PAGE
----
Re: Why not model actual train consists? (UNCLASSIFIED)

Gatwood, Elden J SAD

Classification: UNCLASSIFIED
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For those many of us that cannot/couldn't host a "full-sized" (whatever that
implies) layout, the "railfan" layout is a great compromise. I had just one
fully-scenicked scene through which I ran my trains, and operated it by
myself most of the time for the industries on that "museum-box" layout. The
British have a long history of doing this. The rest of the layout was just
staging. I liked it very much and am considering not ever going full-scale
for many reasons, the biggest being, "who is going to help me operate a giant

Elden Gatwood

-----Original Message-----
From: STMFC@... [mailto:STMFC@...] On Behalf Of
Richard Hendrickson
Sent: Monday, May 23, 2011 1:23 PM
To: STMFC@...
Subject: Re: [STMFC] Why not model actual train consists?

On May 23, 2011, at 7:52 AM, Jim Betz wrote:


We keep re-visiting the topic of freight car distribution ...
and discussing how to represent the freight cars for a point in time
or an "era" ... and then, presumably, adjusting the mix of freight
cars on our layouts ...

So I'm prompted to ask "Why not model actual trains?" As in find a
train sheet you like and go for it - with selective compression - of
course. And then extend it to several trains.

Is anyone out there doing this? Thinking seriously about it?
Tried it and found they couldn't field enough models to fill the bill
(how close did you get)? Selectively compress out the models you don't
have as a first cut? No, substitutions allowed (same number series but
different number)? One box car - from the correct era - is just as
good as the next?

You could even preserve the order of the cars in the train even if you
aren't modelling all of them. And 'just' adjust the waybills for the
JIm, many years ago the late Terry Metcalfe had found a cache of wheel
reports for the location and date he wanted to model on the Union Pacific and
was well along with the research that would have enabled him to model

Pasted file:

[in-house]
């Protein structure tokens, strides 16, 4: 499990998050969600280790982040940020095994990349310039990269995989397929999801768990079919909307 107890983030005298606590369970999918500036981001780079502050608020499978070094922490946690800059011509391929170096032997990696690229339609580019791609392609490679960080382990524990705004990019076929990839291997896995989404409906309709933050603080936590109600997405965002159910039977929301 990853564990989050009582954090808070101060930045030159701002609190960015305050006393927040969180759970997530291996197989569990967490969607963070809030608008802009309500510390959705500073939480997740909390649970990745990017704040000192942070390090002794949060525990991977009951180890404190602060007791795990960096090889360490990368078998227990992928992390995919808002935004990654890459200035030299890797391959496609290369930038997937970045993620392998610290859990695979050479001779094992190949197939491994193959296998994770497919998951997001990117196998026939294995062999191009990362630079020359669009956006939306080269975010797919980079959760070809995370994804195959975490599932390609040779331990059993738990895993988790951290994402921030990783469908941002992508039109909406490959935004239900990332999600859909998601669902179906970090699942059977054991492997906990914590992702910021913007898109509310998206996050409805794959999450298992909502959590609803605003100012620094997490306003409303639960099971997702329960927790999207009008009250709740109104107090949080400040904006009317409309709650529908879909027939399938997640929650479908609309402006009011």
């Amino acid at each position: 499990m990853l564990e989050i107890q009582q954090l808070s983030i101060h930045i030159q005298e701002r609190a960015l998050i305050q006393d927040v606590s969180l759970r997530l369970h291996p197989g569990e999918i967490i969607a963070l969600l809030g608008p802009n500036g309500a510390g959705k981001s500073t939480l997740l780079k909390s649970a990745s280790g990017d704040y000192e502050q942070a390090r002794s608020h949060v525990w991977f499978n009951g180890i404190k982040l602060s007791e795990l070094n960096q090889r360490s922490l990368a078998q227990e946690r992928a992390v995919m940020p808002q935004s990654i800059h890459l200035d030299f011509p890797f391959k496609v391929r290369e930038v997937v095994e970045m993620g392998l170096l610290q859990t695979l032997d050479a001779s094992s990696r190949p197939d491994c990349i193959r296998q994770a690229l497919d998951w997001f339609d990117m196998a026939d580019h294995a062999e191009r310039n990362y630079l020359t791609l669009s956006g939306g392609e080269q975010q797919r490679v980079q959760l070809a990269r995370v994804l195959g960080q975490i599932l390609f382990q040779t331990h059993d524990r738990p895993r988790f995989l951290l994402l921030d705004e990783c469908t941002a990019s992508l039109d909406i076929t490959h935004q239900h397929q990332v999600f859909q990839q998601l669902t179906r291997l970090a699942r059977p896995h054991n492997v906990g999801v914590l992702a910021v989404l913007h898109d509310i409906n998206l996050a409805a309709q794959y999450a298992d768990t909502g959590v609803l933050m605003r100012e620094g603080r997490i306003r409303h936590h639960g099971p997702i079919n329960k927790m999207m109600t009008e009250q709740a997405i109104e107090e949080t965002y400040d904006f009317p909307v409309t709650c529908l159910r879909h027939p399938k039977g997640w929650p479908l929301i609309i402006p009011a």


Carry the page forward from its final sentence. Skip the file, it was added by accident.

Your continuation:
specific trains. I helped him with that research and provided numerous photos
of the car series in the wheel reports. At that time, there were fewer models
available of the cars he would have needed, but today, with the profusion of
styrene and resin freight car models that have been introduced since that
time, it would be much easier to replicate those trains exactly.
Regrettably, Terry's unfortunate and premature death brought that effort to a

I know a number of other modelers who are doing essentially what you
describe, and I'd be inclined to do it myself if I had the documentation it
would require.

Bruce Smith's objection that modeling specific trains would make it
impossible to do prototypical operation is, of course valid. but modeling
specific trains is a viable alternative for those of us who don't have the
space to build a model railroad that's suitable for prototypical operation.
My diorama is intended to be what Bruce refers to (I hope not
condescendingly) as a "railfan's" model railroad; sit down on a stool
(standing in for a pile of crossties) and watch the trains run through a
scene that is, as accurately as I can make it, a miniature of a real place at
a real point in time. I find prototypical operation rewarding, too, but when
I feel the need for an operating fix I can get it at the La Mesa club's
Tehachapi Pass layout in San Diego or at Bill Darnaby's in suburban Chicago.
On both of those large model railroads, operations are realistic enough that
it's well worth the air fare to get there occasionally.

Richard Hendrickson

[Non-text portions of this message have been removed]

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